The Argentinian poker player Andres Korn took down a field of 623 players in Event #56, $5,000 No-Limit Hold’em, bringing back home the cash prize of $618,285 and first-career WSOP gold bracelet.
Korn has become the second poker player from exotic Argentina, who managed to collect a gold bracelet from the Series. He secured this honor after an intense game of no-limit Hold’em. In fact, this is the fourth cash prize of the player from a WSOP event, but the recently-won first prize almost doubled the player’s poker earnings. Nevertheless, in a post-victory interview, the winner explained that what matters for him mostly is the gold bracelet, as this is the real achievement for a poker player.
The final table was set on Day 3, when the player appeared to be the chip-leader. He did not retreat from his leading position even for a moment, but rather continued to back it up. Fortune smiled at the poker player that day, as he even managed to knock off the first two players, who left the final table – Sergio Cabrera, who raked $41,031 for his 9th place, and Mark Zullo, who added $53,615 to his poker earnings for his 8th position in the list of finalists.
The next two players, who needed to go home without the gold bracelet were eliminated by Korn’s eventual heads-up opponent Pete Chen. Thus, the number of players was reduced from 9 to only 5 in less than an hour. The second elimination round saw two more players to go home, being eliminated by Korn, who was at that time on fire. Hence, the player established himself at the chip-lead position, without the intention to leave it.
The three-handed battle was between Korn, Chen and Thomas Boivin, who could not manage to outlast the aggressive play of the Argentinian poker player and was eliminated at 3rd place with $264,306 prize in his pockets.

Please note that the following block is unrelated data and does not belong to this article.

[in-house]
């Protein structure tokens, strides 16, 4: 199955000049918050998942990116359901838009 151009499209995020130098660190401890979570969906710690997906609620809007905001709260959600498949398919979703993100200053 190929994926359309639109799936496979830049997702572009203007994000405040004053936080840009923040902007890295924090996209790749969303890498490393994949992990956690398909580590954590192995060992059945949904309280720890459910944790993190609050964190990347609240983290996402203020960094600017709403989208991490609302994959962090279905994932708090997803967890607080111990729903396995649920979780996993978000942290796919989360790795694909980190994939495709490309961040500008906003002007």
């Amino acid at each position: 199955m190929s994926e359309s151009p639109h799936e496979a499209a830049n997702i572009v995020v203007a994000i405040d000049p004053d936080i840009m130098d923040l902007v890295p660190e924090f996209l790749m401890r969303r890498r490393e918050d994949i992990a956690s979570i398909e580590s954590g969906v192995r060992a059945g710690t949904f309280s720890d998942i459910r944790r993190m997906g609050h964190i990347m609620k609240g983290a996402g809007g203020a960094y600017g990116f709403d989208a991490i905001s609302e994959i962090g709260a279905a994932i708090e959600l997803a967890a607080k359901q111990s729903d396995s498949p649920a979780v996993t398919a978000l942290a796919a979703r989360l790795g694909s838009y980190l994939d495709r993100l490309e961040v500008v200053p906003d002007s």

The players, who entered the heads-up duel were Andres Korn and his Taiwanese opponent Pete Chen. But it was Korn, who was keeping the chip advantage over Chen, with more than 2 times bigger stack of chips. The eventual winner was depleting Chen’s stack of chips gradually, until he managed to leave his opponent with only 1,000,000 in chips.
The final hand in play saw Chen’s [Kc][9d] bumping into Korn’s [9s][8s] on a board of [8d][9h][5s][6s][6h]. Korn managed to strike two pairs and secure the title and the first-prize of $618,285, leaving Chen at the runner-up position with $382,122 in cash.
Following the course of the game, it appears that the lucky card of the winner is eight of any kind, as he managed to eliminate two of his opponents (including his runner-up) namely with a set of cards of that rank. Hoping to continue to be on a hot streak, the Argentinian player shared his intentions to participate in the long-awaited WSOP Main Event.